Apollo’s Human Proteins Boost Stem Cell Research
News Jun 21, 2007
Apollo Life Sciences’ CEO John Priest says that the company’s human proteins are unique in the way they help stem cells to develop into specific cell types such as heart, nerve and muscle cells.
“Stem cells are basic cells that are not fully developed, so getting them to mature into specific cell types and controlling their growth is a tricky business. A percentage of stem cells will often develop in the wrong way, which is a problem when researchers want a large number of cells to grow in unison,” said Mr Priest.
Human proteins are used in research because they provide greater control over stem cell growth and also work faster than non-human proteins.
Mr Priest said that a recent study by Apollo showed that two of its human proteins were over 50 per cent more effective than proteins produced from bacteria in stimulating the growth of haematopoietic (blood-producing) stem cells.
“Proteins from human cells are more likely to be recognised by developing human stem cells than proteins derived from other sources. Human proteins also offer the advantage that they will not cause cross-species contamination when used to culture human adult or embryonic stem cells,” he said.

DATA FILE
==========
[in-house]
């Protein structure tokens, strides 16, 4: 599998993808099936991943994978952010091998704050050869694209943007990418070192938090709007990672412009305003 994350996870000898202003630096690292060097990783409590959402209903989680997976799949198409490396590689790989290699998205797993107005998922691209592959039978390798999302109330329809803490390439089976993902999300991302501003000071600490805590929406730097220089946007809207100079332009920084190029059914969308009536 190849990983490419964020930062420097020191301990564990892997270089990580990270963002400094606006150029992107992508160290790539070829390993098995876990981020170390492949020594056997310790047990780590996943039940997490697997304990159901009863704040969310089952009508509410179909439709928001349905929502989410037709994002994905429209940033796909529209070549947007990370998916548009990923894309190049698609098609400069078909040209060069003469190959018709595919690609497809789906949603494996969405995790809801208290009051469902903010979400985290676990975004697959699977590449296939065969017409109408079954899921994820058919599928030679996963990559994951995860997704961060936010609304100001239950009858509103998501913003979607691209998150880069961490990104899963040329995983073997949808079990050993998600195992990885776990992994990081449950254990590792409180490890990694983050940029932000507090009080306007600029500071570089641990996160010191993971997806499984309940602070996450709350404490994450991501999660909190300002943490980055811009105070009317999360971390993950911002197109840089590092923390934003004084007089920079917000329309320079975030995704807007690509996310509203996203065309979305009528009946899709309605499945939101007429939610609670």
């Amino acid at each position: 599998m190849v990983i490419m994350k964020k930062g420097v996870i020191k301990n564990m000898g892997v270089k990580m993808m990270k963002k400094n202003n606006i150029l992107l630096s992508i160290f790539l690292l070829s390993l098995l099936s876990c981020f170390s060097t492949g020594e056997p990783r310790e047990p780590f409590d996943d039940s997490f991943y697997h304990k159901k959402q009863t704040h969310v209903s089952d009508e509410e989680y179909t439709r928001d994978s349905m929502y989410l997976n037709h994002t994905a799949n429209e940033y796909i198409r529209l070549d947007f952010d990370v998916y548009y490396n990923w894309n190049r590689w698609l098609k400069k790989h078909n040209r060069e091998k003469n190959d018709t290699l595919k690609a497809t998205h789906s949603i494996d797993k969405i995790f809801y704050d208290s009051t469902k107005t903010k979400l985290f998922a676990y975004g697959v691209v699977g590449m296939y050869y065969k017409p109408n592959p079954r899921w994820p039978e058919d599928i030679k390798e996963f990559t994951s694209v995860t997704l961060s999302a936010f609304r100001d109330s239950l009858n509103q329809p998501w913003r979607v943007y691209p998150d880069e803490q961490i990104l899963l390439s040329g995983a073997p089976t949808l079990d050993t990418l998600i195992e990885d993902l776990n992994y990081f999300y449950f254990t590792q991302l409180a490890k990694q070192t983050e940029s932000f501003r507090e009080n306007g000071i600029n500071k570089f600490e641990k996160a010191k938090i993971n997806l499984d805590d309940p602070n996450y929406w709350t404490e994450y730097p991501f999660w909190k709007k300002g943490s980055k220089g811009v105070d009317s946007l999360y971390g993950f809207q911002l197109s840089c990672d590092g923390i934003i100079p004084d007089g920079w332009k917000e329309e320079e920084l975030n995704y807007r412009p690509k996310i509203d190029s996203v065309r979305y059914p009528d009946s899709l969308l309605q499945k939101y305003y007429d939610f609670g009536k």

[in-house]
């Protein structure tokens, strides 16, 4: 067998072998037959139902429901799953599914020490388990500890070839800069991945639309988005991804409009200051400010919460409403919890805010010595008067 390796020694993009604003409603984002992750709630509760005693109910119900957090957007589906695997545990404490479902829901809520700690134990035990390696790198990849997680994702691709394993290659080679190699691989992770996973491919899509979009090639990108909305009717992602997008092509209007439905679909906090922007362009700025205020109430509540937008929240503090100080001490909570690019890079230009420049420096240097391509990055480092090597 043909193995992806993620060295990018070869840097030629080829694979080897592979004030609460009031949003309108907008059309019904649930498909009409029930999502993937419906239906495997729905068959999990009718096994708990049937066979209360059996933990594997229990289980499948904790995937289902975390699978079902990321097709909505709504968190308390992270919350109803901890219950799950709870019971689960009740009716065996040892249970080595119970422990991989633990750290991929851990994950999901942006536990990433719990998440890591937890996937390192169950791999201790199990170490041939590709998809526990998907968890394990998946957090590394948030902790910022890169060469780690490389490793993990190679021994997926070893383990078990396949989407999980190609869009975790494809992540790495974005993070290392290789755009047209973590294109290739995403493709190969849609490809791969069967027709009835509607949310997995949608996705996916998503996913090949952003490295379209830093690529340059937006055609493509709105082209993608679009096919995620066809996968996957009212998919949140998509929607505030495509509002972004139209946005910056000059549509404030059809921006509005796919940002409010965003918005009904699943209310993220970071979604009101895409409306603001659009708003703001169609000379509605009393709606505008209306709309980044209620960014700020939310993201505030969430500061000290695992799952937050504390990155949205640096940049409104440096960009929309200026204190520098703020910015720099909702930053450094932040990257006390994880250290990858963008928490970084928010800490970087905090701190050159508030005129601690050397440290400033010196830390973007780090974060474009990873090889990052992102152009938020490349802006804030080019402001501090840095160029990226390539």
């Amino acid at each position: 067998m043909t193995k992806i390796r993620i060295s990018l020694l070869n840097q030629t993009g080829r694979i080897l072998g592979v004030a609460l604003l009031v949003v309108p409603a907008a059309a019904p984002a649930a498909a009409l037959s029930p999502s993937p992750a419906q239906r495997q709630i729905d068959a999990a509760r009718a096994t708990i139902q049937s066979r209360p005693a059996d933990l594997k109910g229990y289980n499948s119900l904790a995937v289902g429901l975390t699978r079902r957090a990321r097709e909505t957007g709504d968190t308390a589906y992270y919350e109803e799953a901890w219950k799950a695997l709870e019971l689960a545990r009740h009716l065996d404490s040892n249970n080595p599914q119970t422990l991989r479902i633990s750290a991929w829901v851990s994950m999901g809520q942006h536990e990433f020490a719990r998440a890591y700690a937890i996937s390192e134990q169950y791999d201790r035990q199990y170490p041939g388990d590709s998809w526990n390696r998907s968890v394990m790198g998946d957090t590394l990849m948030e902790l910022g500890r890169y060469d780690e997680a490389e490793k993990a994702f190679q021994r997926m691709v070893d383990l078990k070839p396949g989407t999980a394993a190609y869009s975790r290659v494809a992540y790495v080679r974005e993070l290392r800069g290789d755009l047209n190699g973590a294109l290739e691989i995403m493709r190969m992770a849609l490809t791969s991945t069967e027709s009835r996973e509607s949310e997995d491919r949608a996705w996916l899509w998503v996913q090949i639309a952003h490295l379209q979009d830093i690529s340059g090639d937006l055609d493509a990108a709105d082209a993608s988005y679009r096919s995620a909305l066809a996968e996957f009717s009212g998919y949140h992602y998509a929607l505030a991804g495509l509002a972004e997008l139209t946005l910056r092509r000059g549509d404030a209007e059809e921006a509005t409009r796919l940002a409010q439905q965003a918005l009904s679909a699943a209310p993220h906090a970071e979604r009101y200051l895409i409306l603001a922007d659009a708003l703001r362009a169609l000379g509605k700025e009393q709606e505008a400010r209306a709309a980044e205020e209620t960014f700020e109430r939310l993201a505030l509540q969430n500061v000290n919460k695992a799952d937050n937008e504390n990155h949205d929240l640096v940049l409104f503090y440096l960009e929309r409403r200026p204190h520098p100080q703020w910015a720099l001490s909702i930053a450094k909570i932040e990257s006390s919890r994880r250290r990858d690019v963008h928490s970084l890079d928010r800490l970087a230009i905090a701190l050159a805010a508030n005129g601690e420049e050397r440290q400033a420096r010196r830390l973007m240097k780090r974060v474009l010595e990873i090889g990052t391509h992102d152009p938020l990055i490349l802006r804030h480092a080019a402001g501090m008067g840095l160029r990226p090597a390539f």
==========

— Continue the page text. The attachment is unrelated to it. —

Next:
Apollo claims to markets the world’s largest range of human cell-expressed proteins – it currently offers over 92 for sale and exports to the United States, Japan, United Kingdom and EU. The market for research proteins was estimated at US$600 million per annum in 2006, with the market for protein therapeutics estimated at US$57 billion per annum.
Professor Roger Daly from the Garvan Institute of Medical Research said that Apollo's range of human cell-expressed proteins exhibit enhanced activity compared with those produced in non-human systems, suggesting that they will be of great value in stem cell research.
“Ultimately this technology could lead to novel treatments for important human diseases such as diabetes and heart disease,” he said.
Professor Alan Trounson from Monash University’s Immunology and Stem Cell Laboratories and a member of Apollo’s Scientific Advisory Panel said the synthesis of proteins from human cells is of vital importance for other areas of research, especially in investigations concerning human diseases.
“Using proteins from non-human sources to research human diseases is not as biologically relevant as using human proteins. Medical research is complex on its own right and removing obstacles will increase the chances of unique discoveries,” he said.
The spatial and temporal dynamics of proteins or organelles plays a crucial role in controlling various cellular processes and in development of diseases. However, acute control of activity at distinct locations within a cell cannot be achieved. A new chemo-optogenetic method enables tunable, reversible, and rapid control of activity at multiple subcellular compartments within a living cell.